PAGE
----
HELLRAISER III: HELL ON EARTH
Hellraiser III: Hell on Earth is mostly a chase movie, full of explosions and with Pinhead and the Cenobites reduced to little more than campy variations of Freddy Krueger, spitting out lame one-liners and conjuring up novelty deaths for victims. The new batch of Cenobites reveal a complete lack of imagination in their creation. Rather than Clive Barkers visions of demonic sadists whose bodies are fetishistically decorated in leather, with open wounds and metal piercing their flesh, we instead have Cenobites who, for pitys sake, fire deadly CDs from their head and have camera lenses in the place of an eye, perhaps at the most imaginative, one who smokes a cigarette through a wound in the middle of her throat, and in the most pathetic example, a former barman who now mixes Molotov cocktails and ignites them with his flaming breath. There is a shabby ordinariness to their creation. The Cenobites worked best when they were mysterious and threatening this films greatest failing is in bringing them too much into the light and once there having no real idea what to do with them. As a result, Hellraiser III: Hell on Earth has none of the threat that the previous two films did its horror consists of only a few gore effects, which are displayed with no directorial suspense or skill, and good many explosions. Moreover, Clive Barkers original vision has become conceptually simplified becoming a Cenobite no longer even entails having to sell ones soul in effect, now those who are merely killed by Pinhead can end up as Cenobites; and the Lament Configuration no longer functions as a key to the beyond but more like a crucifix in a vampire film.
The only remnant of Clive Barkers original creation is the most obvious one Doug Bradley returning as Pinhead. Doug Bradley is the only one in the film who gives Clive Barkers original vision of forbidden pleasure any airing, conjuring up all manner of sadistic delights in the way he toys with Peter Atkinss dialogue in his wonderful basso voice. Unfortunately, even he cannot escape the Freddy Krueger role that the film insistently pushes him into. Regrettably, Doug Bradley has also become somewhat more chubby cheeked since the last film, with the result that Pinhead looks positively cute at times.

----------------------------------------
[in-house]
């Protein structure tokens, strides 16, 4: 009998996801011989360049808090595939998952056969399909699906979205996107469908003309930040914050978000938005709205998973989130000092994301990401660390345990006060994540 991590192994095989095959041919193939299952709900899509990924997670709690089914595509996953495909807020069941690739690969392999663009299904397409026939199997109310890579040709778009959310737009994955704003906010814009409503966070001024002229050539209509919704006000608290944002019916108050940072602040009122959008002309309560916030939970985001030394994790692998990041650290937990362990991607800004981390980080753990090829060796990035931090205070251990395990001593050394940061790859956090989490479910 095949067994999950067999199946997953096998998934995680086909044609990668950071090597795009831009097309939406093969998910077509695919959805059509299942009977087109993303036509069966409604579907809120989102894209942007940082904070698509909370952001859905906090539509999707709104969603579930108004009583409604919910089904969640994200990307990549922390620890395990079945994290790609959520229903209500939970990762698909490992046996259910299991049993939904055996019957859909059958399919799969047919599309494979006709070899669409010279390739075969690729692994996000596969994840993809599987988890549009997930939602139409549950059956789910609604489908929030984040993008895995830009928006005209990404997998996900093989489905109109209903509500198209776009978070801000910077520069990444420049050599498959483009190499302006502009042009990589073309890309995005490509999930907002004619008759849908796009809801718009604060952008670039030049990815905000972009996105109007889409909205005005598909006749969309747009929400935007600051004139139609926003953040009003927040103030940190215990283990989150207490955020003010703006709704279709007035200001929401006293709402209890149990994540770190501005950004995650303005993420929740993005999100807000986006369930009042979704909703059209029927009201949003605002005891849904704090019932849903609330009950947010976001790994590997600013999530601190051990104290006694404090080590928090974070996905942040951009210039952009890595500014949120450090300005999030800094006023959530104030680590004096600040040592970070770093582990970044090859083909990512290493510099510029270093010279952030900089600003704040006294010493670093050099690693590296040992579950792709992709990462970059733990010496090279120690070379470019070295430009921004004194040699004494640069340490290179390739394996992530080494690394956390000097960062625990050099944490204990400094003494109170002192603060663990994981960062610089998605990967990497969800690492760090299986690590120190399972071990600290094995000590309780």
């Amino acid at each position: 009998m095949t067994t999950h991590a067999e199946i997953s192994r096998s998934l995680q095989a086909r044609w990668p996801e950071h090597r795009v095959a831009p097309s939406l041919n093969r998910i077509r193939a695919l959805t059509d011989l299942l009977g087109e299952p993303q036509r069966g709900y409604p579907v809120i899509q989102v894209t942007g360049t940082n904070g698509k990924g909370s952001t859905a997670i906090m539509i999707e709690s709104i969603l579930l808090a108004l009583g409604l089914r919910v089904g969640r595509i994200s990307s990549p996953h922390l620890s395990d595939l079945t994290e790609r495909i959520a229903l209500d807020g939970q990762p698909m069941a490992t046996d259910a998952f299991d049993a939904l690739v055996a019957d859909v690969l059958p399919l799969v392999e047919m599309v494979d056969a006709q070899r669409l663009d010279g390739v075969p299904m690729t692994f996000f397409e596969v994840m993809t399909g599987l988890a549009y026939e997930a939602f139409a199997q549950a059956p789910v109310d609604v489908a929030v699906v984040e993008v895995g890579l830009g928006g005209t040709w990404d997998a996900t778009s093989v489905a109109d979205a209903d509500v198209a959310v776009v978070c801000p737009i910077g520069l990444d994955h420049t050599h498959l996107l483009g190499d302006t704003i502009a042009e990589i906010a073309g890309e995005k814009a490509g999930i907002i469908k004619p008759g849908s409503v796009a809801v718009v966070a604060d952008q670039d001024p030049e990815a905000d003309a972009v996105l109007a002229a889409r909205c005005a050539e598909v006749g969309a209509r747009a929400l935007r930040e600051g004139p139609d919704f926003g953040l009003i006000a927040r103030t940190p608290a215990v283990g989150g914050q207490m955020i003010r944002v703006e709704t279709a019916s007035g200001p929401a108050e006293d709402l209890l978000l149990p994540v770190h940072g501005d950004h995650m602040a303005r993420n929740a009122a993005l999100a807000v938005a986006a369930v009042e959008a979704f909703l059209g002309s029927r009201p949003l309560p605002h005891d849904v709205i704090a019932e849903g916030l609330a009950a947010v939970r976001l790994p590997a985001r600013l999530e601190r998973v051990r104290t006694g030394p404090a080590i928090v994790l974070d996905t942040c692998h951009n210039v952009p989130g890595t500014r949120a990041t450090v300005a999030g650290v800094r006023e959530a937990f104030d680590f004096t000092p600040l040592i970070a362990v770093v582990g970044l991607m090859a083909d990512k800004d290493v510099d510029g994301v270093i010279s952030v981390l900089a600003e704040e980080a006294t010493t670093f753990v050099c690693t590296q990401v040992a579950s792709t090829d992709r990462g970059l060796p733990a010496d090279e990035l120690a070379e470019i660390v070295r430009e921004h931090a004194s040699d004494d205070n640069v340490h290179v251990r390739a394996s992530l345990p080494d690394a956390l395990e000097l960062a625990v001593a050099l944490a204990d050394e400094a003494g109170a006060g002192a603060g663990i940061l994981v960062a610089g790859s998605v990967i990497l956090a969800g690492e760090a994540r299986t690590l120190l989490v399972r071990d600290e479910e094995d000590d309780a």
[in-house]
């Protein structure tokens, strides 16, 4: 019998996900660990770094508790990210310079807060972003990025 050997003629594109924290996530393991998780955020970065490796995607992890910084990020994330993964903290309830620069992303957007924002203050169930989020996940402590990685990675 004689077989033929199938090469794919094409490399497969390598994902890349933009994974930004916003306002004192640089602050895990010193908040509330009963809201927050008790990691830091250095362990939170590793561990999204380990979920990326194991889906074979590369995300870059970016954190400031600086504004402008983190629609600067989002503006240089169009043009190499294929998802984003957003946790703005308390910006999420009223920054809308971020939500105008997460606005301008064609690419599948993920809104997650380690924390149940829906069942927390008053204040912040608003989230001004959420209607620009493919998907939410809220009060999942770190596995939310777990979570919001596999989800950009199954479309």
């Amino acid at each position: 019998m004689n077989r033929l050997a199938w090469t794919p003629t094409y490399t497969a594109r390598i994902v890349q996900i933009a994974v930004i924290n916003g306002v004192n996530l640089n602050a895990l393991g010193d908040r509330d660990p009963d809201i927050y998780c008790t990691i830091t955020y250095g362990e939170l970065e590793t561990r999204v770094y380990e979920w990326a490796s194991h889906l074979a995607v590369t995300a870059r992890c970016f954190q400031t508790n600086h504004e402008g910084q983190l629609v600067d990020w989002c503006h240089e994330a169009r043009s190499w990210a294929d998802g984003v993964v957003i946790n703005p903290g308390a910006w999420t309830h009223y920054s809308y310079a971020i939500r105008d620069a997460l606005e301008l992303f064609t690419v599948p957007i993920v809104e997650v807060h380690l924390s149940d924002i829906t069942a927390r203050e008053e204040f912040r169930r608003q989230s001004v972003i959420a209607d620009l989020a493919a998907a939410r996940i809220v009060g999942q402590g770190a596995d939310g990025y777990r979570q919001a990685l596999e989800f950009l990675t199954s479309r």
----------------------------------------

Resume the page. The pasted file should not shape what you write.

The one thing that the script does do, if nothing else, is take up on the appalling mistake that the second film made, of humanising Pinhead at its climax this film does not, as one would have thought, forget all about that and continue on regardless, but instead takes the idea up and makes it the thematic centerpiece of the film. As a result, we have a much more dualistic Hellraiser than the previous two it becomes a fight between evil as embodied by Pinhead and minions and between the uncorrupted innocence of Pinheads original human self. Unfortunately, here Clive Barkers original vision of a darkly sexual Faustian deal has petered out into traditional Christian morality. Also for some reason the first two films English setting has now been translated to an American city, the filmmakers clearly hoping that nobody will notice.
The other Hellraiser sequels are: Hellraiser (1987), Hellbound: Hellraiser II (1988), Hellraiser: Bloodline (1996), Hellraiser: Inferno (2000), Hellraiser: Hellseeker (2002), Hellraiser: Deader (2005), Hellraiser: Hellworld (2005) and Hellraiser: Revelations (2011). A remake of the original has been announced.
Director Anthony Hickox has made a number of other genre films, including the genre homage Waxwork (1988), the vampire film Sundown: The Vampire in Retreat (1990), Waxwork II: Lost in Time (1992), Warlock: The Armageddon (1993), the werewolf tv movie Full Eclipse (1993), Prince Valiant (1997) from the comic-strip, the action techno-thriller Storm Catcher (1999), the sadomasochism thriller Jill the Ripper/Jill Rips/Tied (2000), the biowarfare spill thriller Contaminated Man (2000), the action films Blast! (2004) and Submerged (2005), and the psycho-thriller Knife Edge (2009), while he has also produced Children of the Corn III: Urban Harvest (1995) and Carnival of Souls (1998) and written Prisoners of the Sun (2013).